The video, which has been viewed over a million times since it was published last week, highlights the challenges people with social anxiety face. Anxious Katie, the physical representation of Katie’s anxiety, mimics the internal monologue of people with anxiety, questioning everything Katie says and does while at the party.

“He doesn’t want to be cornered by you, and what would you even say? It would be so awkward,” Anxious Katie asks when Katie tries to mingle, interjecting every time Katie makes an effort to be social.

If you live with social anxiety, this might sound all too familiar.

You can watch the full video below.


Childhood is perceived by many as a carefree time in one’s life, but the bottom line is, children have many more worries than meets the eye. The plethora of anxieties can take over and make everyday life challenging for a child and those in his or life.

In some cases, the anxiety and resulting behavior is a sign of an already existing anxiety disorder, or if left unchecked, becomes a diagnosed anxiety disorder in adulthood. Our duty as adults to children is to focus on prevention, early intervention and healthy coping strategies. A great way to do is through books!

There are many children’s books out there about anxiety and mental health. Reading them with children has threefold benefits: anxiety support, literacy practice and healthy engagement between adults and children. Here are just a few books you can add to your library if you have an anxious child in your life!

1. “Walter and the No-Need-To-Worry Suit” by Rachel Bright

In this lighthearted picture book, the main character, Walter, is a worrier. When Walter learns he has been entered into events in the Woollybottom Sports and Funday, his worries spiral out of control. Fortunately for Walter, his best friend Winnie is there for him. By making it a team effort, Winnie and the Woollybottom animal community come up with a solution to ease Walter’s worrying. Bright’s book is a colorfully illustrated text that helps children take a lighter look at and approach to their worries. Walter’s story is suitable for families with children, ages 3 and older.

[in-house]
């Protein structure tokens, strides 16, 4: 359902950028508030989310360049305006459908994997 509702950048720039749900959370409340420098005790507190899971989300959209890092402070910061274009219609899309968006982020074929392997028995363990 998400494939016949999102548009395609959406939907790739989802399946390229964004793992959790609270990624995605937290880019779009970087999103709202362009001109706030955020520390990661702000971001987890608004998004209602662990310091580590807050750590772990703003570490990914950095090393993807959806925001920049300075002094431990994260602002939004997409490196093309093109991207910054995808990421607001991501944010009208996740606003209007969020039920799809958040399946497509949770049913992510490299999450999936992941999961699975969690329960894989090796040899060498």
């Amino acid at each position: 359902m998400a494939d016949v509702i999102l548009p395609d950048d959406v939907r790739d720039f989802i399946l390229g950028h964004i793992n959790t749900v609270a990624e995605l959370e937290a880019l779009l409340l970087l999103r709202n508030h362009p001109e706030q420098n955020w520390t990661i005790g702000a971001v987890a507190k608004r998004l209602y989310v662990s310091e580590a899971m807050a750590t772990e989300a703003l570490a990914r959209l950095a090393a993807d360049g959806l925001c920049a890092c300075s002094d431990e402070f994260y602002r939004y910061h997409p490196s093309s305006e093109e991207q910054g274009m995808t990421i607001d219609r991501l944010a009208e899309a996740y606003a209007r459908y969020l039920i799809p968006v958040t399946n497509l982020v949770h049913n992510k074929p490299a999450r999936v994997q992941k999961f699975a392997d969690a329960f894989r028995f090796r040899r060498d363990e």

2. “When My Worries Get Too Big! A Relaxation Book for People Who Live With Anxiety” by Kari Dunn Buron

Published by the Autism Asperger Publishing Company, Buron’s book presents a similar self-rating for practice children to use. The little boy in the book, whose worries clearly get too big, explains his anxiety using a number scale. At 1, he is OK. At 5, he is angry and losing control. This book invites children to explore their own feelings and provides strategies for self-calming, including drawing pictures of things that upset them and calm them down. Buron’s book is easy to read and engages children, parents and teachers in the journey to ease anxiety. The book is appropriate for families and education professionals with children ages 4 and up.

3. “Don’t Panic, Annika!” by Juliet Clare Bell

If you are an adult who has ever experienced panic attacks, then you know it is one of the most distressing and exhausting things to  experience. Now consider a child having panic attacks. The thought alone is distressing. In Bell’s book, the main character is a girl named Annika. Annika’s anxiety is omnipresent in her daily life. She panics regularly, such as when she cannot find her favorite toy or when her coat zipper gets stuck. To help her calm herself in a crisis, Annika’s family teaches her how to self-soothe. When Annika is alone and locked into her house, she uses her calming techniques while she waits to be rescued. In the end, Annika conquers her anxiety and the panic subsides. This entertaining story teaches children simple techniques to ease their own anxiety and panic symptoms. Bell’s book is suitable for families with children ages 3 and older.

4. “Billy Monster’s Daymare” by Alan Durant

One of the most common fears among children is monsters: Monsters under the bed. Monsters hiding in the closet. Monsters lurking in the shadows. The anxiety about monsters can reach a level where some children no longer feel comfortable sleeping in their own bedrooms and seek a safe haven by sleeping in their parents’ bedrooms regularly.